Day 40: Twenty Years Later

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If you have made it this far in the “40 Day Challenge: 20th Anniversary Edition,” you discovered that I made it only a little over half-way before the previous edition kicked in.

There’s a reason for that. Though I didn’t originally intend to drop the ball, at a certain point I realized that I had to choose between getting the series done by Easter … and or take one for the team and admit that I didn’t have the bandwidth to do both this and everything else.

While perseverance is an important part of marital success, I’ve also found that finishing something just to say that you’ve finished it is not always a good thing. Whether it’s a trashy novel or a frost-bitten half-pint of Ben and Jerry’s, there are times when it’s really, truly okay NOT to persevere.

In twenty years of marriage, I’ve discovered that our capacities — whether physical, mental, or financial — change, and often shrink. At sixty-four, my husband’s energy stores quickly become depleted when he attempts to work several twenty-hour days in succession. I’ve found my sense of humor grows equally in short supply when attempting to be everywhere and do everything at once.

For both of us, when we try to be and do too much, one of the first things that suffers is our relationship. He becomes loquacious, I become irritable. We retreat to opposite ends of the house, instead of meeting in the middle (after the kids and my mother turn in) for a cuddle. And don’t even get me started on what this does to the sex life.

Middle age is a time of transition, a time to dig deep in the storehouse of wisdom that we’ve acquired over time and with experience. So, in closing, I’d like to offer this one last “Prayer of Abandonment: Twenty-Year Edition.”

My darling,

Let us continue to abandon ourselves, come what may,

not knowing what the future holds, but confident in the One who does.

Let us be ready for inevitable change, and lingering struggles.

Let us say “I do” to each other, over and over and over again.

I offer you all that I am, and all that I have,

to claim or ignore or appropriate, as needed.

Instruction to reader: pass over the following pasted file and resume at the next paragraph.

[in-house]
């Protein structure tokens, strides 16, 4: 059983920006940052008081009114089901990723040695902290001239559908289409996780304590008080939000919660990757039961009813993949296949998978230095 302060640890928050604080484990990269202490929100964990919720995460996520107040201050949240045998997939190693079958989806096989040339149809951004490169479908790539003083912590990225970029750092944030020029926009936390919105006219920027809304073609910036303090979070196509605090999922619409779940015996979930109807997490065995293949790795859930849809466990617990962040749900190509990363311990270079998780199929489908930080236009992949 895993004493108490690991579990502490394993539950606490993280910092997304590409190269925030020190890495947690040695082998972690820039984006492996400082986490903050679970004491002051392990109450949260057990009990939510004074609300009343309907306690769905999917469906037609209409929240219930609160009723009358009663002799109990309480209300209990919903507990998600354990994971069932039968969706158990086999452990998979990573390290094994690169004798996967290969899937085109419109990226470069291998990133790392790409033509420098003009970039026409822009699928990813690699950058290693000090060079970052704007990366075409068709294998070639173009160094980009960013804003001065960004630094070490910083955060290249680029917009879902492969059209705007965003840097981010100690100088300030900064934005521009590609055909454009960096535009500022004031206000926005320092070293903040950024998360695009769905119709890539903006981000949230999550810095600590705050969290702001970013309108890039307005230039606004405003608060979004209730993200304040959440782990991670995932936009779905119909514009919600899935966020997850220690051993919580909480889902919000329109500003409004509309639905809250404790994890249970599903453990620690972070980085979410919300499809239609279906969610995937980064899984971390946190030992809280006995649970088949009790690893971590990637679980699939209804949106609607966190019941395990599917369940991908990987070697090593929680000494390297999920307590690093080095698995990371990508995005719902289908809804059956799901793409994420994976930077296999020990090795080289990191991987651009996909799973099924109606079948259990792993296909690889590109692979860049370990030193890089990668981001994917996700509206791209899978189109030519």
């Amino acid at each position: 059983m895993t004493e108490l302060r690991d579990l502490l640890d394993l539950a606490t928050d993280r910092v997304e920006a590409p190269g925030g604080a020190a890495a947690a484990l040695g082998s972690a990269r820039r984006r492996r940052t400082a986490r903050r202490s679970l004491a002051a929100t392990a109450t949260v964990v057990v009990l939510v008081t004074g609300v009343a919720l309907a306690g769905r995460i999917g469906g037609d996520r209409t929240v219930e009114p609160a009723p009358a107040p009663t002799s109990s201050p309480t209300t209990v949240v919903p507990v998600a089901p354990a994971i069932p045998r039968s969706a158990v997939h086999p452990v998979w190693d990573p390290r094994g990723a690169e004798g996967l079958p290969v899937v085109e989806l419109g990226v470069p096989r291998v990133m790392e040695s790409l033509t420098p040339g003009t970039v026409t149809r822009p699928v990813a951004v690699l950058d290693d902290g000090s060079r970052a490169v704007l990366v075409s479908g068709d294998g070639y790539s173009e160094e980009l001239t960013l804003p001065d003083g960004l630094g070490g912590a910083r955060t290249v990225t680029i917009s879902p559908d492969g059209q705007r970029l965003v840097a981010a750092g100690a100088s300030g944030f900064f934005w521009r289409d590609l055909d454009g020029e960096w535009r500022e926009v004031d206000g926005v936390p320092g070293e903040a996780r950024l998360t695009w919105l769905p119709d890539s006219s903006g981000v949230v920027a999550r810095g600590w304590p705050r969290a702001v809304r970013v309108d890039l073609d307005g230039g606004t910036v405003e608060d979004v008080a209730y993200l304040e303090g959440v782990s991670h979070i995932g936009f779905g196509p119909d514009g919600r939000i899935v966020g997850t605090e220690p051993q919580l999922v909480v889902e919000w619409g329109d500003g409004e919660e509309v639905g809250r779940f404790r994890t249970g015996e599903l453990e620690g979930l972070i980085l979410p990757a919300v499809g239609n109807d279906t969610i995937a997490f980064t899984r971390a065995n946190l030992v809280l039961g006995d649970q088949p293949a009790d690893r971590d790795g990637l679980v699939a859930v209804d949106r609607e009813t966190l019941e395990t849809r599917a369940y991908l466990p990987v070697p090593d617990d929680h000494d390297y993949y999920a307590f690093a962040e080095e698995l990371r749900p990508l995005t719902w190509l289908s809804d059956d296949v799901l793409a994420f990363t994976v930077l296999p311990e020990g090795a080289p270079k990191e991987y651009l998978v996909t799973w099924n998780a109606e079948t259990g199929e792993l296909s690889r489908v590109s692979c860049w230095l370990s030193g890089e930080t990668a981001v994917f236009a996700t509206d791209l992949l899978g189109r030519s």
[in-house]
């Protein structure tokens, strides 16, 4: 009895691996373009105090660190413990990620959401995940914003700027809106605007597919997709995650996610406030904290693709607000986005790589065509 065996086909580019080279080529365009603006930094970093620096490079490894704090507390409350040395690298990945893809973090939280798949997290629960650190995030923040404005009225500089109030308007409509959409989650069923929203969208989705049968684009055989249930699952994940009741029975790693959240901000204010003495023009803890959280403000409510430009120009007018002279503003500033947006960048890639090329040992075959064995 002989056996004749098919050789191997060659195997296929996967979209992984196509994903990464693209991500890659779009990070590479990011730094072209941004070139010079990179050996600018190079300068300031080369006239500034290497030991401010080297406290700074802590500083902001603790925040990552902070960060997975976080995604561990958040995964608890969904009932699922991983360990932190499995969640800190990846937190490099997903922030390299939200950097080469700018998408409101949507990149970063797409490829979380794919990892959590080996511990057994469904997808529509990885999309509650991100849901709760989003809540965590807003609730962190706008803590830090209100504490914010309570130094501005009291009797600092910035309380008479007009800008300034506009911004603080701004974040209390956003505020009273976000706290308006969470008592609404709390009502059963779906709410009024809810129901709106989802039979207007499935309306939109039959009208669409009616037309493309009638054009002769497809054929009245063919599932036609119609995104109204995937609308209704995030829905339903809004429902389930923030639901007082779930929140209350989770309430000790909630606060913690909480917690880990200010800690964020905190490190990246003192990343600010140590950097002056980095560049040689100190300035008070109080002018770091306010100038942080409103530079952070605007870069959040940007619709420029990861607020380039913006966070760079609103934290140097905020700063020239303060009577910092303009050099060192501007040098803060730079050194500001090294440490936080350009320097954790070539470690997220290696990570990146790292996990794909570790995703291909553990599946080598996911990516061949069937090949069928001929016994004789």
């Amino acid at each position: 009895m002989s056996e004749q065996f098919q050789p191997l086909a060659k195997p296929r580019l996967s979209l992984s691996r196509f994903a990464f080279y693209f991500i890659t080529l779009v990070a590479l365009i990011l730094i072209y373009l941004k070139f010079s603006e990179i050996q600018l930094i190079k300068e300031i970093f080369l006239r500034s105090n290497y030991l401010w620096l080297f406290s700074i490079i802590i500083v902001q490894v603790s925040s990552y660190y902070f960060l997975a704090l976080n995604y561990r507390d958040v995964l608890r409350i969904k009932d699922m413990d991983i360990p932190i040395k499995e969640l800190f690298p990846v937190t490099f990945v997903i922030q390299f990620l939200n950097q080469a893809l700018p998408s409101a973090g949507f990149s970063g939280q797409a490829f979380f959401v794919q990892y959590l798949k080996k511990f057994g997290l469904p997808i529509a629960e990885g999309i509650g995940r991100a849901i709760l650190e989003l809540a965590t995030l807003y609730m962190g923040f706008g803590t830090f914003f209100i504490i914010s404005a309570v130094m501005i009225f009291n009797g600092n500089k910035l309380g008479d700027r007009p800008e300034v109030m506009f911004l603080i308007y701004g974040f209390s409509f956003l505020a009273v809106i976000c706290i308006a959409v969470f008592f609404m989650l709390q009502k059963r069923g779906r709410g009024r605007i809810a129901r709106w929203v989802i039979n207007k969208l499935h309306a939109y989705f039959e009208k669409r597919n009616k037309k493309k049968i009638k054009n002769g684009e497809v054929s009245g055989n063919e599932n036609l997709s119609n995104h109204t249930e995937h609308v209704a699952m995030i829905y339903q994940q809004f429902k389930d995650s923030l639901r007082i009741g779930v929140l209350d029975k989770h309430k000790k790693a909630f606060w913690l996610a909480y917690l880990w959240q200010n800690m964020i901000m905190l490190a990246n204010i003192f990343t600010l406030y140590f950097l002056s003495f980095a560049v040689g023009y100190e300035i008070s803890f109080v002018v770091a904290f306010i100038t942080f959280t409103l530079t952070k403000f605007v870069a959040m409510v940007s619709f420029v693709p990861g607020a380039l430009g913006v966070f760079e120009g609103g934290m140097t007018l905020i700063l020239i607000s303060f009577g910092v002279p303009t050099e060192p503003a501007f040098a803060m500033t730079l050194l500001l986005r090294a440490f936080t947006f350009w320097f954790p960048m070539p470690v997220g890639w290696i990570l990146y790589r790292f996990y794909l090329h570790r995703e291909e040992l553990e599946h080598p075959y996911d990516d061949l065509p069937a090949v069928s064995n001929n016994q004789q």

Let the love that we have continue to grow,

and to reflect in some small way the Perfection

to which we try to surrender ourselves, body and soul,

until at last we see the Glory.

 St. Charles de Foucauld, pray for us.

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Day 28: Sacrifice

beautiful womanBegin with the Prayer of Abandonment

While Lent is a penitential season, the Christian life is an ongoing cycle of feasting and fasting, of letting loose and offering up. And so, we imitate most perfectly the love of God when the sacrifices we make willingly and joyfully, not reluctantly or resentfully. Even when the other person isn’t the least bit grateful, the little rat. Perhaps especially when he doesn’t even notice.

Does this sound unrealistic, even inhuman? Isn’t it only natural to want to be appreciated and thanked for the things we do? What about those times when your spouse sidles up to you after a L-O-N-G day of wrangling children, chores, and chow, and hints that he’s up for an extra helping of dessert? How does love respond?

Yes, you could ask HIM to make the sacrifice. There are two of you in the marriage, and you both need to make sacrifices for each other. Yes, you need your rest. Yes, his pitching in more would help the “frisk” level go up, perhaps.

Then again, you’re the one who signed up for the challenge, to “abandon yourself to love.” So . . . what about tonight? (If for some reason sex is off the table, what other little sacrificial gesture could you make to let him know how much you love him?)

Just be sure he knows it’s not an “April Fools.”

 

 

Day 27: Respect

Start with the Prayer of Abandonment.

Thought for the day:  One of the most sincere forms of respect is actually listening to what another has to say.”  Bryant McGill

R.E.S.P.E.C.T. … some would say it’s the currency of family life, shaping the daily encounters between parent and child, and between spouses and siblings.